Morphine addiction can happen fairly quickly because this drug is highly addictive. Tolerance (the need for higher and higher doses to maintain the same effect) and physical and psychological dependence develop rapidly in those who abuse the drug repeatedly. Morphine becomes the most used and powerful among the opiates available on the market today. It is commonly prescribed for moderate to severe pain in hospitals. However, it is rarely prescribed for take-home use because of how extremely addictive it is. Unlike other narcotic medications, morphine is not commonly prescribed for pain due to surgery or acute injury unless you were already taking the drug prior to the event.
After only a short time of regular use, morphine use can quickly turn into morphine abuse and then morphine addiction. It is important to note that if you or someone you love is struggling with addiction, do not stop taking the drug “cold turkey” and do not wait to get help. A comprehensive drug rehabilitation center that includes both a morphine detox and psychological morphine addiction treatment is essential.
What is morphine?
Generically known only as “morphine,” the drug is sold under a number of brand names including Avinza, Kadian, MS Contin, MSIR, Oramorph SR, and Roxanol. It is classified as a narcotic pain reliever, which means that it works by hampering the way your brain perceives pain. There are two versions of morphine available which are categorized as short-acting and extended-release. The people who experience severe pain are recommended to intake an extended-release version. People with comparatively less pain can take in the short-acting version.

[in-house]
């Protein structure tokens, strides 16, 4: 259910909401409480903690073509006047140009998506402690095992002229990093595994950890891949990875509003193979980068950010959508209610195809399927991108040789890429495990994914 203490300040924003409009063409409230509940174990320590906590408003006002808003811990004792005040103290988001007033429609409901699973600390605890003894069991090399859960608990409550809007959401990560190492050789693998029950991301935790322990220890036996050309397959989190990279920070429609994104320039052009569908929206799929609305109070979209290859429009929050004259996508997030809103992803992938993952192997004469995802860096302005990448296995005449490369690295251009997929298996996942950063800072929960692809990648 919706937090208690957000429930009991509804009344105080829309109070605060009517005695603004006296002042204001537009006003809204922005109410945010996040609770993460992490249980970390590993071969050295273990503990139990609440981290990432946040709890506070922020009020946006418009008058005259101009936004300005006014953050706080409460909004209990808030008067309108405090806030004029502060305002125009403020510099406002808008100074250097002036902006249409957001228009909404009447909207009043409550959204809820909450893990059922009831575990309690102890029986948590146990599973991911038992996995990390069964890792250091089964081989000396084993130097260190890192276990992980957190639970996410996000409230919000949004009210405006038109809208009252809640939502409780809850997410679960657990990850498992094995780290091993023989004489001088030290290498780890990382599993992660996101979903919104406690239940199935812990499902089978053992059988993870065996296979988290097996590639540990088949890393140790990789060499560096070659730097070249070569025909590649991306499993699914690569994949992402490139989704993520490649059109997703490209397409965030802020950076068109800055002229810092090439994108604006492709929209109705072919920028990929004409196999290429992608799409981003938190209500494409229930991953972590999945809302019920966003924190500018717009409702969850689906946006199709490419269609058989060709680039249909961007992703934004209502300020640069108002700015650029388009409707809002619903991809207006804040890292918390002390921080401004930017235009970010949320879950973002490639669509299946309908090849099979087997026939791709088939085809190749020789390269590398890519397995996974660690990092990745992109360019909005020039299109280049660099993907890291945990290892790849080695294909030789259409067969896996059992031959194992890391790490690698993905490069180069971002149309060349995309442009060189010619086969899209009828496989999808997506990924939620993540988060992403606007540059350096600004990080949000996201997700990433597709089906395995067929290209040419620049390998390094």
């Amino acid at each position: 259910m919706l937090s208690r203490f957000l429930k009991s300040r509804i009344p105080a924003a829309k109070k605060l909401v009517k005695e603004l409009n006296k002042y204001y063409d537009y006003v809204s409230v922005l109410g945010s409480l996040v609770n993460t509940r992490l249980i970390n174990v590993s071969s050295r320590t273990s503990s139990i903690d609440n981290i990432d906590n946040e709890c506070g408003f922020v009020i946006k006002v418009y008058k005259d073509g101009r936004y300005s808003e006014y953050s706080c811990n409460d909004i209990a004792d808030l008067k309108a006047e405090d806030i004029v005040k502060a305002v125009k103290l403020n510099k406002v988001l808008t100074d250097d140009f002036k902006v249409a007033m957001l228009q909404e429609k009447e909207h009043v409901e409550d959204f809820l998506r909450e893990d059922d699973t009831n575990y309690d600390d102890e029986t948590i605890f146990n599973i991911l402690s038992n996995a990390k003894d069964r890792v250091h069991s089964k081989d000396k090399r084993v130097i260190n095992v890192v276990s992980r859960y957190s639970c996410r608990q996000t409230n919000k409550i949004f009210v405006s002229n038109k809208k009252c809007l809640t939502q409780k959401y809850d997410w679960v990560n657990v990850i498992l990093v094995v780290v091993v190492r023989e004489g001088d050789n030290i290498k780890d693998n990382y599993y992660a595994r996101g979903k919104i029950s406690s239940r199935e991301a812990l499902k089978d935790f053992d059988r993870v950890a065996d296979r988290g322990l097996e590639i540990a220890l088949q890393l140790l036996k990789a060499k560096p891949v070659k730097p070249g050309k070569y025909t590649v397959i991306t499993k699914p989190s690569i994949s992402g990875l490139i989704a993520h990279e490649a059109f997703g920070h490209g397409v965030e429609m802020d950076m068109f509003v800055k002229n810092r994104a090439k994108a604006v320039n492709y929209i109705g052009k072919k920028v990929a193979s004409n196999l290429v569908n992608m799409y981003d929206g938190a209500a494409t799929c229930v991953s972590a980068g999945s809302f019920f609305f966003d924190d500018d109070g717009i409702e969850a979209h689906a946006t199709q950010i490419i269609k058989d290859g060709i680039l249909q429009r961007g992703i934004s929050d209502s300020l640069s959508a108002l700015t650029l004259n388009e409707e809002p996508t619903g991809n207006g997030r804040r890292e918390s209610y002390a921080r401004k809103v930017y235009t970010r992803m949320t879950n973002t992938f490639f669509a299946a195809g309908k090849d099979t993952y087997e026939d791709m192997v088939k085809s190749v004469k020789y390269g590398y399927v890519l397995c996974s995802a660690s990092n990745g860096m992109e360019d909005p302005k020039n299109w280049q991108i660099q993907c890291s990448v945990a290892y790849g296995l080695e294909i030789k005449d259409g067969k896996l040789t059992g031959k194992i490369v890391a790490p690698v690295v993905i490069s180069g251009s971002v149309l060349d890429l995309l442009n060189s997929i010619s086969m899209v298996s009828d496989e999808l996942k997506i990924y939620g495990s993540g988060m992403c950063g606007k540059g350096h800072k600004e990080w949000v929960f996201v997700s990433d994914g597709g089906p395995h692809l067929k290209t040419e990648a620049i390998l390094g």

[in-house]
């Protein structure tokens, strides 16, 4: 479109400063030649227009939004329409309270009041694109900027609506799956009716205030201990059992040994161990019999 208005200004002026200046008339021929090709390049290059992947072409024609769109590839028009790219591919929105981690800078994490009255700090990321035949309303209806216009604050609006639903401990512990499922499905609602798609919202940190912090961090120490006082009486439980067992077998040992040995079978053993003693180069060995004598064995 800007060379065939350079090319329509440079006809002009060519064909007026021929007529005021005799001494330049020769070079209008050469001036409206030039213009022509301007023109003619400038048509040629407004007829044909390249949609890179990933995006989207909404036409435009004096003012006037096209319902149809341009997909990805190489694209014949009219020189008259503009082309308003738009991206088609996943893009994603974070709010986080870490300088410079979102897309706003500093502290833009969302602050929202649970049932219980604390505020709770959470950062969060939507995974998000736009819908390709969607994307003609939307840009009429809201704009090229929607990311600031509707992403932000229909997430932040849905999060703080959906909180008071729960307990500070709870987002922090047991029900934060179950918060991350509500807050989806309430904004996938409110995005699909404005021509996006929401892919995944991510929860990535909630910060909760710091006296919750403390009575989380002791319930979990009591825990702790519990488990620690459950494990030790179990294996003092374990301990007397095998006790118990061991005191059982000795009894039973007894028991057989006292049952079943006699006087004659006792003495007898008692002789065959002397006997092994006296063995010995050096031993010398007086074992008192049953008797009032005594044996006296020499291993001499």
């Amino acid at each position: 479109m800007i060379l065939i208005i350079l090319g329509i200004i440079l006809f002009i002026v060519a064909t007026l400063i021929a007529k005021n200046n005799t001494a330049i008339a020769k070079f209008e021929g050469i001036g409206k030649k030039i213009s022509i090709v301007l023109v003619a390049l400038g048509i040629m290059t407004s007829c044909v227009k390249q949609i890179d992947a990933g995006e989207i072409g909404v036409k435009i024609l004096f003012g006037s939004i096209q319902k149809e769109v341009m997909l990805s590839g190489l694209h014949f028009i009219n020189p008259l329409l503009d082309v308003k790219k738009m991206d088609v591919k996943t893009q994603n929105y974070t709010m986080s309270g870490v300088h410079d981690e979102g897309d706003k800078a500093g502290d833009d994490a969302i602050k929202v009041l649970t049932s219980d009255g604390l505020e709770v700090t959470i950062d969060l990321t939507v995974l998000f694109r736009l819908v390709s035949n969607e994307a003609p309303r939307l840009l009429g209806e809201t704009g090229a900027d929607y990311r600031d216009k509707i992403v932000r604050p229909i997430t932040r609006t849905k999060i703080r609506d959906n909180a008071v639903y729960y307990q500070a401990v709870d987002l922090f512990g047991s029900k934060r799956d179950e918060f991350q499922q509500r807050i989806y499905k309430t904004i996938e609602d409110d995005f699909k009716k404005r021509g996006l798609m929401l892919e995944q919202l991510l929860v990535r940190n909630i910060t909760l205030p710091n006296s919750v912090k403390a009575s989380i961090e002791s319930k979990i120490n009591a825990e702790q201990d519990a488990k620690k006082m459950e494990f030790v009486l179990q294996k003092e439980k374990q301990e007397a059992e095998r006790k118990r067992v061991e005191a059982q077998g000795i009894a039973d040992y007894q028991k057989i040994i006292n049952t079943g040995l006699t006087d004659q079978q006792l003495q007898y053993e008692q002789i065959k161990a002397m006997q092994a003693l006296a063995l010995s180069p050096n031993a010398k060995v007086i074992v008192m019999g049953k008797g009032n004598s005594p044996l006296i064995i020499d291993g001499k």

What are the risks of morphine addiction?
The biggest issue with continued morphine use is the development of addiction. This means that more and more of the drug will be needed in order to maintain the same level of pain management as originally experienced. When the level of pain is suppressed and that gives you satisfaction, it means you are completely addicted to morphine.
Craving morphine, wanting more before your scheduled dose time or wanting more than the amount prescribed are additional hallmarks of morphine addiction. Psychological cravings and the desire to augment the prescription with more morphine, other opiate painkillers, or other drugs including alcohol is a sure sign that addiction to morphine is in effect and morphine rehab is necessary.
How do I know if I need morphine rehab?
Discerning whether or not a morphine prescription has turned into morphine abuse or morphine addiction can be difficult, especially if the person in question is you. If you are to test your own use of morphine, use this list.
- Do you have a number of legal issues to deal with due to a stack of unpaid bills, DUI charges, forgery, or fraud charges to gain more opiate prescriptions, even assault or other petty theft crimes?
- Are you unable to keep up with your commitments at work or school or feel that you’ve let go of important relationships and/ or projects in your life due to morphine addiction?
- Do you feel that your children, elderly family members, or others who depend on you are being let down because you are unable to keep up due to morphine use?
If you answered ‘yes’ to any of these questions, then your morphine addiction is affecting your life. Please contact us and we will help you with any questions regarding your drug addiction and recovery needs. Our trained professionals will guide you to the most appropriate benefits of drug treatment programs to meet your needs and get you on the path towards addiction recovery.